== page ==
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More Questions About China

More Questions About China

As Alex Kliment wrote in your Tuesday edition of Signal, Xi Jinping has moved to eliminate the two-term constitutional limit on China’s president, allowing him to remain formally in charge beyond the end of his current term in March 2023. I’m opening your Friday edition on the same subject, because this is a very, very big deal.


Multiply China’s growing international power by Xi Jinping’s domestic political control, and Xi is already the most powerful man on Earth. This week, he began the process of removing the most important remaining check on his authority.

Questions to consider:

  • Should the rest of the world be happy about the predictability that comes with continuity at the top of the Chinese government? Maybe. Given China’s growing importance for the global economy, and China’s need for big changes in its economic and financial systems, shouldn’t we be glad that a self-professed reformer has minimized the risk that lame-duck status will undermine his ability to get things done? It’s not like China would otherwise become a democracy.
  • This story matters for all of us. In 1990, China accounted for just 1.6 percent of global GDP. By 2016, it had surged to 14.7 percent, second only to the US. In 1996, China invested just $2 billion beyond its borders. By 2016, that number had climbed to $217 billion. Given the worldwide economic implications of China’s rise, don’t we all need China to succeed?
  • Or maybe has Xi created a new sense of urgency within the party among those who fear his power and oppose his reform plans? Has he forced rivals to try to more actively sabotage his agenda or even to move against him?
  • At what point does Xi start thinking more about protecting his power than about building China’s future?
  • What happens if Xi fully consolidates power, but reforms fail, the economy sinks, and China has no clear alternative to his leadership? What sort of power struggle might that unleash?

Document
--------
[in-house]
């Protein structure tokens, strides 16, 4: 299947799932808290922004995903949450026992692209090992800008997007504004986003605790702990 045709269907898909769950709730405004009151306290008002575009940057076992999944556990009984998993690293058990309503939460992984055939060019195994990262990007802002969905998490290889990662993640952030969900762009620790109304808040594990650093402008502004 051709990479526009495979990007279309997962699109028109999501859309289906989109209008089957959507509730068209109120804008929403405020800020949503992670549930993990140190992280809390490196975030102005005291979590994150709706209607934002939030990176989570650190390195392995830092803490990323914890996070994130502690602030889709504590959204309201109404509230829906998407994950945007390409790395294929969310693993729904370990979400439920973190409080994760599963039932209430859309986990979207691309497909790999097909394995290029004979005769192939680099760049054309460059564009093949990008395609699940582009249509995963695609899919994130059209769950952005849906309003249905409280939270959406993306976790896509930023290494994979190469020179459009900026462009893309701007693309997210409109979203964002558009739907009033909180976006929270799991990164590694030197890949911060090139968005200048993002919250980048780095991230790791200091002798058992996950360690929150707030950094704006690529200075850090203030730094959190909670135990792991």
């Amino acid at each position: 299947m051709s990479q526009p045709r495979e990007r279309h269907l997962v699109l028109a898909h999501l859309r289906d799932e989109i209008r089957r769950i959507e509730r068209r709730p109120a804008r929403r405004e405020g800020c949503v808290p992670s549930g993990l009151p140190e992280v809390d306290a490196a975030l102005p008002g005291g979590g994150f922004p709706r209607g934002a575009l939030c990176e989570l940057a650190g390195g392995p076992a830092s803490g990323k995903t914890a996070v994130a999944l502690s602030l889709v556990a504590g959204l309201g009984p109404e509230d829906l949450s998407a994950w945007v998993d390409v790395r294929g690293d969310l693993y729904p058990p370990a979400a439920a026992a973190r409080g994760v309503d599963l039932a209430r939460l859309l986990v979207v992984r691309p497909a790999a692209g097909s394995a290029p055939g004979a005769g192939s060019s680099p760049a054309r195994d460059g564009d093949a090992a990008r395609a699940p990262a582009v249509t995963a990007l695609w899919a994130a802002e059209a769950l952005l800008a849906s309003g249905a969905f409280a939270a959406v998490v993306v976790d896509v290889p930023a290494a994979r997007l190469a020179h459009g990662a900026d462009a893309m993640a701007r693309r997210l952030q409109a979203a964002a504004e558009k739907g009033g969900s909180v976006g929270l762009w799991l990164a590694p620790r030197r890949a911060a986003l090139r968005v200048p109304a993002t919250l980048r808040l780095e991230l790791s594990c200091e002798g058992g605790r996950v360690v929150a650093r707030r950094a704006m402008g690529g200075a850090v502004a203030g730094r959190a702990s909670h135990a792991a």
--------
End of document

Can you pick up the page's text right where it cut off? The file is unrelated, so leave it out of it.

We know there’s heightened caution in Beijing this week, because online government censors are suddenly very busy. You won’t have much luck if you try using any of these phrases on Sina Weibo (China’s version of Twitter) this week:

  • “Long Live the Emperor” (Pretty obvious)
  • “Constitutional rules” (None of your business)
  • “Animal Farm” (George Orwell says hi)
  • “Winnie the Pooh” (Don’t mock the president)
  • “I disagree” (Don’t think of debate)
  • “Emigration” (Don’t think of leaving)

Meet Alessandra Cominetti, a recipient of MIT Technology Review Magazine's Innovators Under 35 award. As a lab technician at Eni's Research Centre for Renewable Energy in Novara, Alessandra has devoted her career to finding new solutions and materials to optimize solar energy. Much like the serendipitous encounter that resulted in her employment, her eagerness and willingness to try new things allowed her to stumble upon a material for the creation of portable solar panels.

Watch her remarkable story on the latest episode of Faces of Eni.

"If [the election] is very close and it ends up in the courts, that kind of protracted situation I think will lead many Americans to believe that it was an unfair election." Rick Hasen, election law expert and author of Election Meltdown, lays out some of the worst-case scenarios for Election Day, ranging from unprecedented voter suppression to dirty tricks by foreign actors. The conversation was part of the latest episode of GZERO World with Ian Bremmer. The episode begins airing nationally in the US on public television this Friday, October 30. Check local listings.

Joe Biden has vowed to radically change the US' approach to foreign policy and international diplomacy should he win next week's election.

But a lot has happened in four years under Donald Trump that could impede Biden's ability to simply return to the status quo ante. How different would US foreign policy really be under a Biden presidency? What will the two-term former vice president likely be able to change, and what's bound to remain the same, at least for now?

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On Wednesday, November 4 at 11a EST, we're gathering a panel to discuss "What Just Happened" with the US election. GZERO Media's Ian Bremmer, Tony Maciulis and Alex Kliment will be joined by The Washington Post's Karen Attiah and Eurasia Group's Jon Lieber. Watch live at: gzeromedia.com/gzerolive.

Decision 2020: What Just Happened? Wednesday, November 4, 11a EST/8a PST

Panelists:

Bookmark this link to watch live: gzeromedia.com/gzerolive

Add to your calendar:

Add to Calendar

Jon Lieber, Managing Director for the United States at the Eurasia Group, shares his perspective on a special US election edition of US Politics In 60 Seconds:

So, we're about five days out from the election right now.

And the story of this week has been the remarkably steady polling lead for Joe Biden that he's had for months now. The other big story is the turnout, massive amounts of turnout. 100% of the 2016 vote already cast in Texas. 60% nationwide votes already cast. We are headed for record shattering turnout, could be around 155 million Americans voting.

On election night, what are we watching for?

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